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Oil Edges Above $102, Supply Risks Support

Oil Edges Above $102, Supply Risks Support

Geopolitical tensions in Ukraine and Libya pushed up prices, although ample supply limited the rebound from last week’s 14-month low.

Oil edged higher above $102 a barrel on Monday with support from geopolitical tensions in Ukraine and Libya, although ample supply limited the rebound from last week’s 14-month low.

Libyan exports have risen in the past few weeks although a further recovery looks uncertain, analysts say. Rockets hit an airport in eastern Libya on Monday, a day after fire destroyed the terminal at Tripoli’s main airport.

Brent crude rose 13 cents to $102.42 a barrel by 1215 GMT. It hit a 14-month low of $101.07 on Aug. 19. U.S. crude was up 6 cents at $93.71 a barrel.

“Oil prices are likely to stabilise, so we no longer expect prices to slide any further,” said Carsten Fritsch, analyst at Commerzbank. “Risks to the oil supply are still considerable.”

Underlining the extent of the recent selling pressure, exchange data on Monday showed hedge funds and other big speculators, in the week to Aug. 19, cut their bets on rising Brent prices to the lowest in over two years.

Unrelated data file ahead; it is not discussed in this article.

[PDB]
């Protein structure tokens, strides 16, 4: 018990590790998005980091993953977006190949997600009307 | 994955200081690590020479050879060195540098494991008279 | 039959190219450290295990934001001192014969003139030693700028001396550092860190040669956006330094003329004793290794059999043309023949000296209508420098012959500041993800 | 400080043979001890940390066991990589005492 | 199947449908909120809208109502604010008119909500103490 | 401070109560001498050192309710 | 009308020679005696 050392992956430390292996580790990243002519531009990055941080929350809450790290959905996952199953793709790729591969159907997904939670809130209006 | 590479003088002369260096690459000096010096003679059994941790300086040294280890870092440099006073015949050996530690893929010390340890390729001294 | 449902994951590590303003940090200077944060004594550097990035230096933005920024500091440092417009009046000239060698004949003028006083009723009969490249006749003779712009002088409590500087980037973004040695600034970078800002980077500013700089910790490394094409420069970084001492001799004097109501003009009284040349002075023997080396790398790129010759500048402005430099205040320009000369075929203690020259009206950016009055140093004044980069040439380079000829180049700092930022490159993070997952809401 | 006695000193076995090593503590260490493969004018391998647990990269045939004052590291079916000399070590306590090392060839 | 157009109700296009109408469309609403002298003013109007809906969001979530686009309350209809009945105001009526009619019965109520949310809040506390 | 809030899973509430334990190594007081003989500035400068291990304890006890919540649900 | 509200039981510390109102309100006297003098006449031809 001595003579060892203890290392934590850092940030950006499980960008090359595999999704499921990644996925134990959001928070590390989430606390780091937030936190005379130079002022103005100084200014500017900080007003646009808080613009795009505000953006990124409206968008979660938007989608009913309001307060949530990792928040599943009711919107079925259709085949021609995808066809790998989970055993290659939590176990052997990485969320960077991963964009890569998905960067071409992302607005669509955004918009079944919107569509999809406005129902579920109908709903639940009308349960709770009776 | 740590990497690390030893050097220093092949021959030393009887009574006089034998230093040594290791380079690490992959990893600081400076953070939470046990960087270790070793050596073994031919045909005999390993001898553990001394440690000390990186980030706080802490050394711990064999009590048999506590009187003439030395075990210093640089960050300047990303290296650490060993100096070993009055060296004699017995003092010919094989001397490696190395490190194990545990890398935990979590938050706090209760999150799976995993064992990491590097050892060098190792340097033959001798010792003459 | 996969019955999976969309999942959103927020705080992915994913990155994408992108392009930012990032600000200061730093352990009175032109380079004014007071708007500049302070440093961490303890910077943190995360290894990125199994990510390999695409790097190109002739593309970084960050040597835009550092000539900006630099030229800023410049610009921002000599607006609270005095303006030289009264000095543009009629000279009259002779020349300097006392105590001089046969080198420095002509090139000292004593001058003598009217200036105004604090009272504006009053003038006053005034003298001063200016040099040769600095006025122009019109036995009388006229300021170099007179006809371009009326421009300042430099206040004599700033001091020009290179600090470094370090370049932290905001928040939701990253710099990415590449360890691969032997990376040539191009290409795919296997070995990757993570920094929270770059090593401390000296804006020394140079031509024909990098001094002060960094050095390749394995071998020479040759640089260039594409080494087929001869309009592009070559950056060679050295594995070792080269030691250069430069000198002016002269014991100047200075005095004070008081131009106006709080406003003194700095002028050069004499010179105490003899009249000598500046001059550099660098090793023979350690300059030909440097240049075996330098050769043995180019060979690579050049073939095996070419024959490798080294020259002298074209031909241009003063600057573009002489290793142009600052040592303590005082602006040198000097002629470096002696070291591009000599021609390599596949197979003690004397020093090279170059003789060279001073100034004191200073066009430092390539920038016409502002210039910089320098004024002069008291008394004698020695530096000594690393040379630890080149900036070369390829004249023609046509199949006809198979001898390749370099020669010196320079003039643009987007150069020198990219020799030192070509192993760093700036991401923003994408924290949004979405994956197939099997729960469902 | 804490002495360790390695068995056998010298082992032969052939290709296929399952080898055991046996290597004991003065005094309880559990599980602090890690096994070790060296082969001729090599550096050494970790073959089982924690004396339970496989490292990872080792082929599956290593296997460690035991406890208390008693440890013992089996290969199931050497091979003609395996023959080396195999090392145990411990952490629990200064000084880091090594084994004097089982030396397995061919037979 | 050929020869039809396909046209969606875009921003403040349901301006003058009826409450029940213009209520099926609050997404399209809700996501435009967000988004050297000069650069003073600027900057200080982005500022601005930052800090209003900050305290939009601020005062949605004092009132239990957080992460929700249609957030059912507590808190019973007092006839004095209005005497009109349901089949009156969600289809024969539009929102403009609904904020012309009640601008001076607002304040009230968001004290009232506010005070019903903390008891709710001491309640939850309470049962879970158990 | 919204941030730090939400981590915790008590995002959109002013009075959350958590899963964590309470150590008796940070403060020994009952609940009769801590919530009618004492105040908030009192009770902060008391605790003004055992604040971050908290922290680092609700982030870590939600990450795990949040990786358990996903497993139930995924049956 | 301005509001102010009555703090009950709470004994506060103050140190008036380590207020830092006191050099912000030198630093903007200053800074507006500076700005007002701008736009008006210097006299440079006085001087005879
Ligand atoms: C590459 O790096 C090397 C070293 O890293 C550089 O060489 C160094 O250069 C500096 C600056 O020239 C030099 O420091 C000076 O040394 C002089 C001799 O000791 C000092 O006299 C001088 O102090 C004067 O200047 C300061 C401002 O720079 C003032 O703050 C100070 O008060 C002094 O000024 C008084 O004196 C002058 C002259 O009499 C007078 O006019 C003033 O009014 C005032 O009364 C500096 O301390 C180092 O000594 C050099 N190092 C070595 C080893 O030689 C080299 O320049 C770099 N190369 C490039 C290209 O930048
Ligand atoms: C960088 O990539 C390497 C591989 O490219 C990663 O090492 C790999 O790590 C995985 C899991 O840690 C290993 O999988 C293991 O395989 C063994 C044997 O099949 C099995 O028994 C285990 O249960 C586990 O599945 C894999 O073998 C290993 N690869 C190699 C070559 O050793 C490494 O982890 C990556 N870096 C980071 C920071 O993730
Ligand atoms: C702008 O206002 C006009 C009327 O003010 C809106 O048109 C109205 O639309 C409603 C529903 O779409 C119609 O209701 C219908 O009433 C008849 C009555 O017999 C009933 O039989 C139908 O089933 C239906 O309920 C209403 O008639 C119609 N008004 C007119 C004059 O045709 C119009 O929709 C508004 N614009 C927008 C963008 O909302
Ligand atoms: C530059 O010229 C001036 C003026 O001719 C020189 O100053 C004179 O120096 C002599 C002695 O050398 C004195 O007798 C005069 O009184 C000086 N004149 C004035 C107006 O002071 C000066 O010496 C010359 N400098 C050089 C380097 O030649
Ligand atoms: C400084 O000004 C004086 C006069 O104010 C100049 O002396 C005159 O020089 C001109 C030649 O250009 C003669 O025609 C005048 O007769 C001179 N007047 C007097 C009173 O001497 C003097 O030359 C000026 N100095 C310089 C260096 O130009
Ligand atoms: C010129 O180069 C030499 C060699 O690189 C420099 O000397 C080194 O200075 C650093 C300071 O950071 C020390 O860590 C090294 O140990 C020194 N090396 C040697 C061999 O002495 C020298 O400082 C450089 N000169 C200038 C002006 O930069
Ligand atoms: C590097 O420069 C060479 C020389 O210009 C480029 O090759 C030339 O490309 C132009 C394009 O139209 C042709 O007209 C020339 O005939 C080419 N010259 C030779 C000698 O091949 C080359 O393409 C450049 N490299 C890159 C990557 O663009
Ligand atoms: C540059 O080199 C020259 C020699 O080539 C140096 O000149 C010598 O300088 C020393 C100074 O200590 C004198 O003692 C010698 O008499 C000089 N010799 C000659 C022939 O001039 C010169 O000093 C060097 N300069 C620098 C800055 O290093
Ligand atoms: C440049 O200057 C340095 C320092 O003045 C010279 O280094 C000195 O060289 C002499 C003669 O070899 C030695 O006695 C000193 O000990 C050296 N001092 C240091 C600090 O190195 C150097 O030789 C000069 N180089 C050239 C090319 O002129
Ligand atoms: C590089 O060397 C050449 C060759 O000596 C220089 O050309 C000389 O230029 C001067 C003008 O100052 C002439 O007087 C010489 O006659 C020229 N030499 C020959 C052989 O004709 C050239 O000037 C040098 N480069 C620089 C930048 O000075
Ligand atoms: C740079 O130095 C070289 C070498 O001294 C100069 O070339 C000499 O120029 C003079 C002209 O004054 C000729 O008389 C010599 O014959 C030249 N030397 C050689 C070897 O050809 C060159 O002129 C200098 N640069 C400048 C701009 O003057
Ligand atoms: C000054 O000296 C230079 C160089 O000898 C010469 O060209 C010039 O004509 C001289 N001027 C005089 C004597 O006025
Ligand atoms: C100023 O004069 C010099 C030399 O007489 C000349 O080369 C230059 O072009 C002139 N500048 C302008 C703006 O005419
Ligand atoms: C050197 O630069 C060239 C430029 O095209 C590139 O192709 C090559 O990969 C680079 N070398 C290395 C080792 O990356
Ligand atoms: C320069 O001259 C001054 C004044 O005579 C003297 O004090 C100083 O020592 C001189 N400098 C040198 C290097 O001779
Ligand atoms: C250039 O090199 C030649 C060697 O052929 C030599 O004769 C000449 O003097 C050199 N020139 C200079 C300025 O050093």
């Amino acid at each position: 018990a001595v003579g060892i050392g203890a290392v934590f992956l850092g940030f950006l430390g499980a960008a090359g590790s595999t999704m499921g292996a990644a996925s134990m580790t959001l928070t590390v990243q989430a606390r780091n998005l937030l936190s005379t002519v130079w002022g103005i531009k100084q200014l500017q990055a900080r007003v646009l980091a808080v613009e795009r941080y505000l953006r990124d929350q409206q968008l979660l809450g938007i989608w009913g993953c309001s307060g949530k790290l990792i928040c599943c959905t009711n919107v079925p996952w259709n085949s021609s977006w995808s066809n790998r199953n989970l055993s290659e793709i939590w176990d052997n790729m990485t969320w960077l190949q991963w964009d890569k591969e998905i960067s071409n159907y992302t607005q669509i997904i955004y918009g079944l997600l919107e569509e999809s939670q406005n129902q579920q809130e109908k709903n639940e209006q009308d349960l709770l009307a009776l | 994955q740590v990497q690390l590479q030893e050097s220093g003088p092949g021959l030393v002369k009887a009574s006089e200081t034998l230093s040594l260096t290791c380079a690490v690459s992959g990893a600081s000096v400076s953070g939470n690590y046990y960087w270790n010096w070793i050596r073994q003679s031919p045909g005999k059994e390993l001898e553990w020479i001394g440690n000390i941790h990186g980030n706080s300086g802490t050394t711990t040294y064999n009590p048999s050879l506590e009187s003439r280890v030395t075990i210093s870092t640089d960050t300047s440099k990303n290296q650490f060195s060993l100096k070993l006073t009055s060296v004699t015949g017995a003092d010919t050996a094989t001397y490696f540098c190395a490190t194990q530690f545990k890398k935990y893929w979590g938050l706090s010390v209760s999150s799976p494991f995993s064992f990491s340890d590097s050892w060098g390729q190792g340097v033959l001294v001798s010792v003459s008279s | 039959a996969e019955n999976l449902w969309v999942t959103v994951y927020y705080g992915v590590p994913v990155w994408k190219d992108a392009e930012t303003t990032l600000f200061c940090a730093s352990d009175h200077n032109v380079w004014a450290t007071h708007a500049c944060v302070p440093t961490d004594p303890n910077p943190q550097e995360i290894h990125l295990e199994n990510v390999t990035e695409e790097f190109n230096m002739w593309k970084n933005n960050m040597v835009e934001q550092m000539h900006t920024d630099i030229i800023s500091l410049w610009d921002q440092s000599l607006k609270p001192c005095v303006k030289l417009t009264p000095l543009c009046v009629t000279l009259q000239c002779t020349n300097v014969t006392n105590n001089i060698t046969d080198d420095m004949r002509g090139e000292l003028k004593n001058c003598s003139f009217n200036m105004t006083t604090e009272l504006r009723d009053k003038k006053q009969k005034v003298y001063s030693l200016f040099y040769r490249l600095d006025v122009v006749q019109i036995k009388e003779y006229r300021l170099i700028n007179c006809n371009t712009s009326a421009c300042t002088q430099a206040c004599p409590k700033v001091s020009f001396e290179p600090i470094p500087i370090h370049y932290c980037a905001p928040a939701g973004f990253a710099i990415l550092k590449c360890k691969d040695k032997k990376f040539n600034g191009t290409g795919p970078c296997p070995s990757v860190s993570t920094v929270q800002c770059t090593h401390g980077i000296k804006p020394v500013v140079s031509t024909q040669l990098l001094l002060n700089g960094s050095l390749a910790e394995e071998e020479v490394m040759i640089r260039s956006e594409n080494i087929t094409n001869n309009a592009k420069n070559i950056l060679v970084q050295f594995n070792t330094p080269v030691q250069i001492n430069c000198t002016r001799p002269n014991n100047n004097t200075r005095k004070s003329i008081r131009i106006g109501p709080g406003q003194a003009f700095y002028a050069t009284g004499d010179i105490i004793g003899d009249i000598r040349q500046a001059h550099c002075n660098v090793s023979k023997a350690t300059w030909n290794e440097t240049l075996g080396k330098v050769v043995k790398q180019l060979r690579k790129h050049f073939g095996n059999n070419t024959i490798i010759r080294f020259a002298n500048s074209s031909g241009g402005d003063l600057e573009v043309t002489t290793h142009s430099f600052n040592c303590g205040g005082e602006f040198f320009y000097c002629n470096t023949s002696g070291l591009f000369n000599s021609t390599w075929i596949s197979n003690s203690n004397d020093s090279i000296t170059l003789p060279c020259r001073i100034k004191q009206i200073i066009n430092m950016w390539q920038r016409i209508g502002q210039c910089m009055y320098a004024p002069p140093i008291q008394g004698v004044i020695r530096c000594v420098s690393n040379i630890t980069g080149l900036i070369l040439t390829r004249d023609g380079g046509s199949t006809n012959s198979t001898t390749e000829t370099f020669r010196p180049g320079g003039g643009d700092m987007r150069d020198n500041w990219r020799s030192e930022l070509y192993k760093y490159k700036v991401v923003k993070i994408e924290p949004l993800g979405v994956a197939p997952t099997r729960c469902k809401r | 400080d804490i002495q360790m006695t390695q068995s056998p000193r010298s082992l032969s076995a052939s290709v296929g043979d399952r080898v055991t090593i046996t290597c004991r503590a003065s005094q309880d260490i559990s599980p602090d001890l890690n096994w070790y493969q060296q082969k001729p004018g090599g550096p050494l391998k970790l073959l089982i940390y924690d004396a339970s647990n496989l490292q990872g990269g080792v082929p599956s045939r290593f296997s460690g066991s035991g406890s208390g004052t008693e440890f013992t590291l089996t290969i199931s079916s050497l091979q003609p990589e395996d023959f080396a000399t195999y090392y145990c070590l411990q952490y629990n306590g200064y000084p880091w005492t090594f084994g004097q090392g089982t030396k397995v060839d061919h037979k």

Weak demand and healthy production have helped create a supply glut in the Atlantic Basin, pushing Brent into its longest contango since early 2011, Morgan Stanley said.

In a contango market, immediate supply is cheaper than oil for delivery later.

“We expect Brent to trade in a slightly lower range for much of the third quarter, barring any geopolitical escalation,” the bank’s analysts, led by Adam Longson, said in a note.

“Libyan supplies could trickle back, but maintenance and security issues should keep exports subdued.”

Libya raised its output to 612,000 barrels per day (bpd) as of last week. Still, that is far short of levels of about 1.4 million bpd pumped last year.

In Europe, Russian President Vladimir Putin will meet his Ukrainian counterpart Petro Poroshenko for the first time in months on Tuesday to try to reach a compromise on Ukraine.

Russia wants to send a second humanitarian aid convoy to eastern Ukraine in the near future, Foreign Minister Sergei Lavrov said on Monday after Kiev and the West criticised Moscow for sending the first without official permission.

The dollar index rose as the U.S. Federal Reserve prepared to lay the groundwork for the central bank’s first interest rate increase in nearly a decade.

A stronger dollar makes dollar-denominated commodities such as oil more expensive for holders of other currencies, and tends to weigh on prices.

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